Putting Capital Back into Capitalism: A Rejoinder to McCloskey

At FreedomFest, I debated University of Illinois Professor Deirdre McCloskey on her book, “Bourgeois Equity: How Ideas, Not Capital or Institutions, Enrich the World” (University of Chicago Press, 2016), which is her third “Bourgeois” book defending middle-class capitalism.

We had a great time in our intellectual debate. That’s what I like about FreedomFest — it’s all about “great ideas, great books and great thinkers.”

In her book, she berates me and other friends of liberty for defending the importance of “capital” in capitalism. Having suffered through and occasionally profited from numerous private placements and high-risk investment opportunities over the decades, I argue that inventors are always in desperate search of investment capital, and if funds were more plentiful, more new ideas could be tested in the marketplace. In other words, capital is what capitalism is all about.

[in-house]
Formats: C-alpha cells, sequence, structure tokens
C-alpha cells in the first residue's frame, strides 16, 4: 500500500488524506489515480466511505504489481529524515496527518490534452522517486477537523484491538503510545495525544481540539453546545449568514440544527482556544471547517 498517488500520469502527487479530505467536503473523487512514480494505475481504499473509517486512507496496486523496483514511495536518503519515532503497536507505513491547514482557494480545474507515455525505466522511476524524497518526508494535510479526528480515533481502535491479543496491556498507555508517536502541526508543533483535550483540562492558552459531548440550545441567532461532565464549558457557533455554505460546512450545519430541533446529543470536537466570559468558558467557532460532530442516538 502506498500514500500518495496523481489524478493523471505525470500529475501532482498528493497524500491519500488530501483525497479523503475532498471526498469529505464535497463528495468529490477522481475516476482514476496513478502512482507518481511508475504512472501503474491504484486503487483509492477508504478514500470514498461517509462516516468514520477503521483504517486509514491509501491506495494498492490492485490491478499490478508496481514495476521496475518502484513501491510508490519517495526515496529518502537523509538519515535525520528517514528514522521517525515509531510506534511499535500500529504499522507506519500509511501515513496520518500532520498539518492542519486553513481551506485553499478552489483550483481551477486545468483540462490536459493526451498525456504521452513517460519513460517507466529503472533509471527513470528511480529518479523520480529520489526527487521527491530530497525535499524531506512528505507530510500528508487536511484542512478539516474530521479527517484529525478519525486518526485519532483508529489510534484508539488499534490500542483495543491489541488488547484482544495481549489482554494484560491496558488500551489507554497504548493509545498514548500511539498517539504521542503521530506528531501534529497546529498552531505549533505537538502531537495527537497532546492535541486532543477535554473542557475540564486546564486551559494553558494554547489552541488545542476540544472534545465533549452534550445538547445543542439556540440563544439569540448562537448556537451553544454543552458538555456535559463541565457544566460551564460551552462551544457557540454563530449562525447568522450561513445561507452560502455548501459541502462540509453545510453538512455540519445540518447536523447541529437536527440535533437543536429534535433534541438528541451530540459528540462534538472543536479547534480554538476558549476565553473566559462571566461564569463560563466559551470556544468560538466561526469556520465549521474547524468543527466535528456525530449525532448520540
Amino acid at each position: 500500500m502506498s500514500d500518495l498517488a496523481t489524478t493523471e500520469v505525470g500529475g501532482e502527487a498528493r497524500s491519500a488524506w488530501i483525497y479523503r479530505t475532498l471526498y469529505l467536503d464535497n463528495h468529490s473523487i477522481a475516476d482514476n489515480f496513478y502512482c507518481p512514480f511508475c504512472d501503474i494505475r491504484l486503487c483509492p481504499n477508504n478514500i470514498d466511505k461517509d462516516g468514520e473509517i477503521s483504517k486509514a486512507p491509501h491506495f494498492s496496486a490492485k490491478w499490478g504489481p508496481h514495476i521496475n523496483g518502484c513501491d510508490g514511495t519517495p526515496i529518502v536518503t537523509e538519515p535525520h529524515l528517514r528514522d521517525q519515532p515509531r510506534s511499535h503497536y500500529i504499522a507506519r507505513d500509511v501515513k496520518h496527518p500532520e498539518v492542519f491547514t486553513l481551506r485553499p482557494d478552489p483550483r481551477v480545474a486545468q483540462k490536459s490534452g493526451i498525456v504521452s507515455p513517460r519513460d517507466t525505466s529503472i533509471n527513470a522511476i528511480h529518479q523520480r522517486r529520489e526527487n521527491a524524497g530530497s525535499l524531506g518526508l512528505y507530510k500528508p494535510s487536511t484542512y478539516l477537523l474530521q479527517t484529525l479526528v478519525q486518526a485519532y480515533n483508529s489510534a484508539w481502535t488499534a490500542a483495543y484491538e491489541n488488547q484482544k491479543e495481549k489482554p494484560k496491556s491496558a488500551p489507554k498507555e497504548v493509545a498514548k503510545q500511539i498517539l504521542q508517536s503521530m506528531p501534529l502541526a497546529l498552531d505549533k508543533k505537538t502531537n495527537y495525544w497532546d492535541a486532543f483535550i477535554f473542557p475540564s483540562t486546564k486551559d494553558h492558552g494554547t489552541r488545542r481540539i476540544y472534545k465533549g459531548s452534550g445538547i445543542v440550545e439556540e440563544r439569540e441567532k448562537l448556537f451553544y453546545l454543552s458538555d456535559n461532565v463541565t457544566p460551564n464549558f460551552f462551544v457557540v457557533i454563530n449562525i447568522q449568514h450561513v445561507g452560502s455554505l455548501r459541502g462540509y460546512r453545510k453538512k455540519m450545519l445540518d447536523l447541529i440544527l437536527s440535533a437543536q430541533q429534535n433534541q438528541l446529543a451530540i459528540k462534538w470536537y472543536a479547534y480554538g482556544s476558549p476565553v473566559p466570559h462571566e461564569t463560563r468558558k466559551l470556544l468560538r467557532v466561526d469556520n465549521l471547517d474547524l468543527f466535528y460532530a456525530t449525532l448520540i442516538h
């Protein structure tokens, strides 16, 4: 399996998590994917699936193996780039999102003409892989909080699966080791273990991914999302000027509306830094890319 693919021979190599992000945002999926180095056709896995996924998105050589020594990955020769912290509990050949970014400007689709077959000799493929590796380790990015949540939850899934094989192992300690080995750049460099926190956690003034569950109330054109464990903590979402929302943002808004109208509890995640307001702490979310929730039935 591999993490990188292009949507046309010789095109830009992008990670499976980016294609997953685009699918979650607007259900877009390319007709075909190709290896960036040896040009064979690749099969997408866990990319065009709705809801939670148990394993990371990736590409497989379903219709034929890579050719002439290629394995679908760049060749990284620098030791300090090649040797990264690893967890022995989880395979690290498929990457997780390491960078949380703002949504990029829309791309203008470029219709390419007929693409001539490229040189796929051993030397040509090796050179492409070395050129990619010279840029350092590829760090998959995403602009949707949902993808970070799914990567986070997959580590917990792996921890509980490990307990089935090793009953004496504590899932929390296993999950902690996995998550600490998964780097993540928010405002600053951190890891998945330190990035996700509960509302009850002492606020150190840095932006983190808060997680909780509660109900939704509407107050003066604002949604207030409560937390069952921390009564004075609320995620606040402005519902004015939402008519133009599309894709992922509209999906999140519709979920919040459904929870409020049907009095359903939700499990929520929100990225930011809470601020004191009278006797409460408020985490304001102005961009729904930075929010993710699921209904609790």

But Professor McCloskey demurs. She rejects my statement that “the scarcity of investment capital has kept us from advancing as fast as we could.”

All we need is more and better “how to” ideas in technology and production processes, she claims. In the “Bourgeois Equality” tome, she insists, “Our riches were made not by piling brick on brick, bank balance on bank balance, but by piling idea on idea,” specifically the theological and political revolutions in the European West that spurred on entrepreneurship, technology and innovation.

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